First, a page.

Escalante Canyons, Utah
The tour operator for this trip is Ecohike, and the Grant Johnson, the group’s lead guide, has been in this area since 1975. You’ll appreciate his passion for the geologic features of Escalante Canyons. Some participants even consider him infectious. Know more about the prehistoric cultures of Utah when you go on any of his daytrips.
In the trip to Kayenta Passages, in particular, you’ll be asked to set up camp at the sandy beach strip of Escalante River. Then, you’ll explore each of the snake-like passages in between the canyons per day. The daytrips are pretty relaxing, with lush vegetation in the canyons during this season. The mornings are generally cool, and you’ll be allowed to wade through the river before sunset.
Most of the participants enjoy climbing the Anasazi trails the most. These walks are squeezed in between your daily activities. Take note of the prehistoric art which are drawn on the canyon walls. Bring a good camera, too, because rock formations like this one can only mean good photography.
You’ll be spending approximately $1,420 for a tour that lasts for five days. Traveling with another companion costs only a little bit more if you’re sharing a tent.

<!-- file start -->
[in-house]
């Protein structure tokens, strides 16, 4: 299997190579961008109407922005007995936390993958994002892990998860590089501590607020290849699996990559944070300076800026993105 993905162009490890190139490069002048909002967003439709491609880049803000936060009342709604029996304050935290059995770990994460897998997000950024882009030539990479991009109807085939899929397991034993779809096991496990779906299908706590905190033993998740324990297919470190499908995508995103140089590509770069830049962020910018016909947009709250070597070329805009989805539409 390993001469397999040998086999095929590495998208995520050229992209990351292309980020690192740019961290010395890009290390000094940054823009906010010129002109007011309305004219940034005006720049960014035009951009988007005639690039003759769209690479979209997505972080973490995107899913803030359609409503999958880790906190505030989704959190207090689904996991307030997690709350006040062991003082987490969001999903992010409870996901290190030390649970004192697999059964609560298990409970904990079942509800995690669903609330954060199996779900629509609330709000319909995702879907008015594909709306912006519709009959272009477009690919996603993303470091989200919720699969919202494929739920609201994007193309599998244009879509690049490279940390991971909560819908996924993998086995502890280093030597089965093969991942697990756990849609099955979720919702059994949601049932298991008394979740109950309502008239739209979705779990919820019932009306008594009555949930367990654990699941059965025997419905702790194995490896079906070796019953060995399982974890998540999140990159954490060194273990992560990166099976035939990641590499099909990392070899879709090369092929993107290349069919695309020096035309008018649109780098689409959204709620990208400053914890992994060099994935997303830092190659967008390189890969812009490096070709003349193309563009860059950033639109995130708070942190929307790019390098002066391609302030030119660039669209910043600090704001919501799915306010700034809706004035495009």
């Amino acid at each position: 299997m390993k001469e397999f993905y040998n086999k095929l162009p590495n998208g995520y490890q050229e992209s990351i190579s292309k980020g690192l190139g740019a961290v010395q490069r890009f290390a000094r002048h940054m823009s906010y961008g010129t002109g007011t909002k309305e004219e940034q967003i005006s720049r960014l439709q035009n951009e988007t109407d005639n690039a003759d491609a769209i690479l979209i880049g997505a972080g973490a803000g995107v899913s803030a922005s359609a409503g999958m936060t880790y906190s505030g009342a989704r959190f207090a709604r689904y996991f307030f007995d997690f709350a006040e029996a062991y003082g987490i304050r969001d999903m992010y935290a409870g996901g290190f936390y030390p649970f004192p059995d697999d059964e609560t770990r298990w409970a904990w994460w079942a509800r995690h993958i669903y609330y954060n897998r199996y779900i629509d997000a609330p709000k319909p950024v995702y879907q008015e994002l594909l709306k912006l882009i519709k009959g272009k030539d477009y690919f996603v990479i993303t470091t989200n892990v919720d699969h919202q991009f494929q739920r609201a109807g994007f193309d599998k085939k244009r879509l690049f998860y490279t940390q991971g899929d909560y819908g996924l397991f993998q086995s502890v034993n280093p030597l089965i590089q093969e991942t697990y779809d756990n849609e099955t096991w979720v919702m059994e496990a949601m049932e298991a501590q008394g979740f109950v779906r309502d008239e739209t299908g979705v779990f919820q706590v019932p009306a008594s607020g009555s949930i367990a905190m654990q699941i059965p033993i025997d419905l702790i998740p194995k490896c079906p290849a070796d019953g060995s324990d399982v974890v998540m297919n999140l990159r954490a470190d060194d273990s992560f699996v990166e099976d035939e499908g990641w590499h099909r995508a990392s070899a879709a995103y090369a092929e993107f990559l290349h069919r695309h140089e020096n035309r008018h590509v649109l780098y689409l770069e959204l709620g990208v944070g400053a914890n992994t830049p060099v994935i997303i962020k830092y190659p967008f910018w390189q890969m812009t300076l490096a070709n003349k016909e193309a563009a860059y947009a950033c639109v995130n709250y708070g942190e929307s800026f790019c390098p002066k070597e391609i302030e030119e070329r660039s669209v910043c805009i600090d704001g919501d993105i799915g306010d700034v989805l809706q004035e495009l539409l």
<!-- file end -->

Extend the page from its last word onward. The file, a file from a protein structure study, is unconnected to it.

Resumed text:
Another good way to spend your fall vacation is to visit the Espiritu Santo Island in the southern portion of Baja. Otherwise known as the Mexican Galapagos, this area is just teeming with sea life. You’re likely to encounter anything from dolphins to manta rays when you visit during the fall. This is also a popular destination during the summer, but it’s really more advisable to go during the fall. This way, you’ll dodge the annoying crowds.
The weather is also perfect. The water’s not too cold, and it’s not too hot at the beach, either. You’ll also catch the Baja dessert blooming if you go there during the season. If you sign up with O.A.R.S., you’ll be given a chance to kayak, snorkel, camp, as well as explore the terrain of the island through hiking excursions.
The most impressive things you’ll see here include the Baja “lace”. Here, pink ash from the volcano just takes a dip from the cliffs. At Los Islotes, you can also swim with the sea lions and the inhabitants of the island.
Smokey Mountains, Tennessee
Autumn is, without a doubt, the best time for you to get closer to nature. If you want to enjoy nature hikes as well as learn some mean backpacking skills, then you should head out to the Smokey Mountains, Tennessee. You’ll be a pro in no time when you sign up with REI, you’ll be traversing the slopes of the Smokey Mountains. The hike will take around eight to 12 days, and the ascent, somewhere between 1,500 and 2,000 feet.
Aside from basic backpacking skills, you’ll be taught which plants are safe to eat, and be given a rundown of the rainforest’s ecosystem. The hike begins as Gatlinburg, going through the Appalachian Trail, and further up the Clingman’s Dome.
On the way to Derrick Knob, you’ll come across a number of hardwood forests as well as treeless mountaintops which make for great photography. If you feel like taking photos, just tell your guide and you’ll be accommodated. This trip will also take you to Thunderhead Mountain’s three peaks, as well as a pretty shelter at a mountain meadow.